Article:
The change of seasons always feels like a good time to reflect and renew any wellness goals, doesn’t it? But it can also mean a shift in your daily routine.
Whether it’s starting college, gearing up for work’s busy season, or moving to a new place, life’s most exciting times can also be the busiest. This may leave you with little time to execute your well-intentioned health goals. Instead of letting change derail you, put these simple strategies in place to set you up for success:
- Make a plan: Take a few minutes at the beginning of every week to schedule your exercise (just like any other appointment) and plan your meals and snacks. This takes a lot of the guesswork out of your day and removes the dreaded “what’s for dinner?” question. Want to take it a step further? Share your plan with a friend or family member who can help keep you accountable.
- Grocery shop for the week: Once your meals are planned, head to the grocery store and stock your refrigerator and pantry. A well-stocked kitchen (or mini fridge in your dorm room) makes healthy choices an easy decision. Scope out online shopping options that allow you to minimize in-store time!
- Meal Prep: Prepare some of your meals on the weekends when you have a little free time. This could mean marinating your proteins, making salad dressings, and chopping vegetables, or it might involve preparing full meals that are ready to heat up. Either way, you’ll have a head start and will be less likely to reach for your take out menus.
- Always have healthy snacks on hand. Most people feel hungry every 3-4 hours, and it may not be time for a full meal when hunger strikes. Instead of heading to the vending machine or, even worse, not eating (which leaves you “hangry” and more likely to overeat at your next meal) keep snacks with you. Trail mix and hand fruit like apples and bananas are great portable snacks, but if you’re looking for new ideas, check out our 50 Snacks for Success.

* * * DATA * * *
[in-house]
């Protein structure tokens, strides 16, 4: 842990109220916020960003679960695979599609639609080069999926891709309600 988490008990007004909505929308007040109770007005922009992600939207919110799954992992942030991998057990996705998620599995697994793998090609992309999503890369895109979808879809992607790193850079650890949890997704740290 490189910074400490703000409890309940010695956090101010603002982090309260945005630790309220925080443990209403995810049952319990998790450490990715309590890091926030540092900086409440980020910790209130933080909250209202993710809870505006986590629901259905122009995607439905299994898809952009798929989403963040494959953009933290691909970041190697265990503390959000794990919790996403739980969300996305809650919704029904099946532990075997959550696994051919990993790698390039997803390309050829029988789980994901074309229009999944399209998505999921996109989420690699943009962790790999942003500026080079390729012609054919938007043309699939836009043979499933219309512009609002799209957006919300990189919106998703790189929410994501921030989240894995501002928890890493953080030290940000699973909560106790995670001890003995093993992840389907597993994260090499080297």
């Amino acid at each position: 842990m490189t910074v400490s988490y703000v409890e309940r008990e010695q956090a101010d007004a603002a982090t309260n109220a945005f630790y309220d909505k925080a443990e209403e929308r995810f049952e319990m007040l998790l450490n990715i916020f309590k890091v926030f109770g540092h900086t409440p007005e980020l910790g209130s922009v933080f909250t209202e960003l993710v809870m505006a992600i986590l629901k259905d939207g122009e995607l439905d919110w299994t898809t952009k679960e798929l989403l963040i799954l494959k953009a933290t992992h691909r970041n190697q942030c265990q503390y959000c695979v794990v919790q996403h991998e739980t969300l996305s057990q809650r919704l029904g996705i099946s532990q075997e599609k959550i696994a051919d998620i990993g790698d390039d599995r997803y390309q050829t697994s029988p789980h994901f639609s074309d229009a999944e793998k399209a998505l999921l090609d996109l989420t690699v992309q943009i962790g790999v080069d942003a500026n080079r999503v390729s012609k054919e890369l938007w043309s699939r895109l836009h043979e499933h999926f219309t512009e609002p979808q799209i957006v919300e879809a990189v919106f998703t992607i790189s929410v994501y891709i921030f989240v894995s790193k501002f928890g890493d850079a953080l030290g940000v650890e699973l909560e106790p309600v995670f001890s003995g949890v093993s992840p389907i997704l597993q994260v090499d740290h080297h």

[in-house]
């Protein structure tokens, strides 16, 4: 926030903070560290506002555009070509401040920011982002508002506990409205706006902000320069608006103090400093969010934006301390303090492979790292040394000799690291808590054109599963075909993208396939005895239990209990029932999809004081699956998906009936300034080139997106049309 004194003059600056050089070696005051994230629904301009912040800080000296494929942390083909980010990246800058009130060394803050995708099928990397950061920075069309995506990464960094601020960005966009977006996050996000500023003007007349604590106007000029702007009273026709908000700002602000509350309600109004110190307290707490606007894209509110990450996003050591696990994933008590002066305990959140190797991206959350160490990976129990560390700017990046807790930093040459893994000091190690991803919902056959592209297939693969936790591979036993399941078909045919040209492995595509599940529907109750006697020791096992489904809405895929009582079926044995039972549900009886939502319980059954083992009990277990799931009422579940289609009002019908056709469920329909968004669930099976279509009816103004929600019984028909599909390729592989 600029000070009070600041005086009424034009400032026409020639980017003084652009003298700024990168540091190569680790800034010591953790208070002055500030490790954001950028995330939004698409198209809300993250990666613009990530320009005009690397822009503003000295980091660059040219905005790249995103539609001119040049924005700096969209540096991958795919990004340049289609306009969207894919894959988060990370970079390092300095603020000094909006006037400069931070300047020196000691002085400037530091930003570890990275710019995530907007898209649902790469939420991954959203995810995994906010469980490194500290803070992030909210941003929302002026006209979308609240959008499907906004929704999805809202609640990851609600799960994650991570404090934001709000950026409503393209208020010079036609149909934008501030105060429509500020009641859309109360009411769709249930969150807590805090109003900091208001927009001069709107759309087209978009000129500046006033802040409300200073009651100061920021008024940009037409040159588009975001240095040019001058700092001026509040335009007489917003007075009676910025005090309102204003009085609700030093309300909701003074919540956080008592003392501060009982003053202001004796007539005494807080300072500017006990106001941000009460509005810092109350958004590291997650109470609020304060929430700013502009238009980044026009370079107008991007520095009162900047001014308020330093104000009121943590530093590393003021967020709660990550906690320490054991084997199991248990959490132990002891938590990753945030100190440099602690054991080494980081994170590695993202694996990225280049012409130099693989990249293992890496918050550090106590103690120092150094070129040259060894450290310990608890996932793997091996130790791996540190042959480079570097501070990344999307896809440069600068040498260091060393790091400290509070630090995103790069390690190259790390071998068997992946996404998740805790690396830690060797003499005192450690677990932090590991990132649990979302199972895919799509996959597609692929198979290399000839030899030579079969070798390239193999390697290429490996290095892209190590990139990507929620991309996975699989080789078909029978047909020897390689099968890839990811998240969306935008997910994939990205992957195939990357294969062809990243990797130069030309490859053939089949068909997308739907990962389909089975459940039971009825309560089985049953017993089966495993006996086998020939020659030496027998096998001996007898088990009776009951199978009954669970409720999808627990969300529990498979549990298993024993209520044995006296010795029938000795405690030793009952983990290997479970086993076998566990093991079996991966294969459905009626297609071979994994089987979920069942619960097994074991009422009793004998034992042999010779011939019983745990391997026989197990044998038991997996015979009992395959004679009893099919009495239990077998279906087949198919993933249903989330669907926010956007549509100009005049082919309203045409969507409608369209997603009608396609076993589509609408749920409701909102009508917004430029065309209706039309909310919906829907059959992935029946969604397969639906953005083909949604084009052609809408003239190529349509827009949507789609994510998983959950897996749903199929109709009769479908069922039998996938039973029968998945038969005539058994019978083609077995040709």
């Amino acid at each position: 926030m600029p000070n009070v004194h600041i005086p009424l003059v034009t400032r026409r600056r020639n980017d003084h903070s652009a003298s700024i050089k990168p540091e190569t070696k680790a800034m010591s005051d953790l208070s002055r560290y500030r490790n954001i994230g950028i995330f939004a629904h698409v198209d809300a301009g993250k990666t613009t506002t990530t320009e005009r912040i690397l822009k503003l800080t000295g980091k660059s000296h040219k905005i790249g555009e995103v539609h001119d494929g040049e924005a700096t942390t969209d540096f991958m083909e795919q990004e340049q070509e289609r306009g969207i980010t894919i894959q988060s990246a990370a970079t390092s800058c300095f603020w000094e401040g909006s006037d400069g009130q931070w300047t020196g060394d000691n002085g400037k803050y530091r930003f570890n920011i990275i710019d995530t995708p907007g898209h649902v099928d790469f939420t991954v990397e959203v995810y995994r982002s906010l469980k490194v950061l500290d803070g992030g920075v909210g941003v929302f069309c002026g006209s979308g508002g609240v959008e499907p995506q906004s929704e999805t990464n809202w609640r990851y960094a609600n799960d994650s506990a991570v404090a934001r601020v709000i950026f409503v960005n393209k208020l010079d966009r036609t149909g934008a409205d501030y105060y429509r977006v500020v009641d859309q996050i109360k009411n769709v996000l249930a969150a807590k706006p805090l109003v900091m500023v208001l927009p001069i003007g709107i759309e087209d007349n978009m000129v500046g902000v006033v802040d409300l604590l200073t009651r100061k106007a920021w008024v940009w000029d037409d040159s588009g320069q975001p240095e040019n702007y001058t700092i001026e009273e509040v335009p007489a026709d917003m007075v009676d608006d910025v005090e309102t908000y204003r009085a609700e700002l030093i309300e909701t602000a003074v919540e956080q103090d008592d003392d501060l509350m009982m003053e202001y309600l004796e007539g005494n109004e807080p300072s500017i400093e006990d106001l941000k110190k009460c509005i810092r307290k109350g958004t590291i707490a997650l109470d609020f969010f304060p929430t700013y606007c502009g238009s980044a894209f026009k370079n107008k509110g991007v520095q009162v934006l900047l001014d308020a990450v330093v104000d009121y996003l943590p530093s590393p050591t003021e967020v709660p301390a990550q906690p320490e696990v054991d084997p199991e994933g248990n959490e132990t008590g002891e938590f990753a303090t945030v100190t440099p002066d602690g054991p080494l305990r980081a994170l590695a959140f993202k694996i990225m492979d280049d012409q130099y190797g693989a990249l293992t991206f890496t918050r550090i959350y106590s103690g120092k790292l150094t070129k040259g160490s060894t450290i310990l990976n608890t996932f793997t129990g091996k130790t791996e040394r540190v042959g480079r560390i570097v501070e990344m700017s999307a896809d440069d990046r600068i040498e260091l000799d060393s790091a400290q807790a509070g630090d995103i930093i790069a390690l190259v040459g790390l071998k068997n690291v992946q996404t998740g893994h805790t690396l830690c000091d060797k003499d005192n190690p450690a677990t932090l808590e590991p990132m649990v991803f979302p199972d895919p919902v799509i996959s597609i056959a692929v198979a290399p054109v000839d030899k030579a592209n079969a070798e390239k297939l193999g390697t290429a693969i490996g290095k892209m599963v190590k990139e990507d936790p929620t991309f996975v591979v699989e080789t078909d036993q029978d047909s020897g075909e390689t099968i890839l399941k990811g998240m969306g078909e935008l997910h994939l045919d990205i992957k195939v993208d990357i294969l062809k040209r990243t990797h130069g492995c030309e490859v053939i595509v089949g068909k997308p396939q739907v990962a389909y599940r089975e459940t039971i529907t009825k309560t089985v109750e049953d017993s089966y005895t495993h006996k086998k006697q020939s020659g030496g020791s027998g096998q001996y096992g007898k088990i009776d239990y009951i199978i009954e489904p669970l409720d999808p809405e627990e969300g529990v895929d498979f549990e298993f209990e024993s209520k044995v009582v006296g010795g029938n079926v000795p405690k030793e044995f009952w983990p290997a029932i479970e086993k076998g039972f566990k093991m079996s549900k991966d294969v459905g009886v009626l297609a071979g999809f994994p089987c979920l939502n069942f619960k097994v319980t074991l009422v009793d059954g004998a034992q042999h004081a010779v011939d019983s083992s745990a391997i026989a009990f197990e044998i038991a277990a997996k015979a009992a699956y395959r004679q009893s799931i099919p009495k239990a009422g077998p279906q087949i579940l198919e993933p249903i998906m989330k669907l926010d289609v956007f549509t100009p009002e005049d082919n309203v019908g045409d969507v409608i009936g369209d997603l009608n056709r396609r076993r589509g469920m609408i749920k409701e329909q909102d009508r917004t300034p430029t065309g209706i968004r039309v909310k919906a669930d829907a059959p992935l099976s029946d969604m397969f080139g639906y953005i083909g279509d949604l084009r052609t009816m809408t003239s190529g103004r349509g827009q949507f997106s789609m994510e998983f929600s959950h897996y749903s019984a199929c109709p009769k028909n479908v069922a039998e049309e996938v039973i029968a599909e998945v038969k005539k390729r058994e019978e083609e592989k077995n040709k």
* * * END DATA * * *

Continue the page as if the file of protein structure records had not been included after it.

- Prioritize Sleep. Research has shown that people who sleep less than seven to eight hours per night are more likely to be overweight or obese. We know that lack of sleep can affect your hunger and fullness hormones, which makes you feel like you need to eat more. (And often that ends up being refined carbohydrates — after all, you need energy from somewhere!) Not to mention, if you’ve gotten less sleep you’re also less likely to exercise.
Sometimes life doesn’t go as expected, so learn what derails you so you can set a plan in place. And know that you can always get right back on track with your next meal or next workout (don’t wait for a new week or new year!). Read here for more on how to stay on track.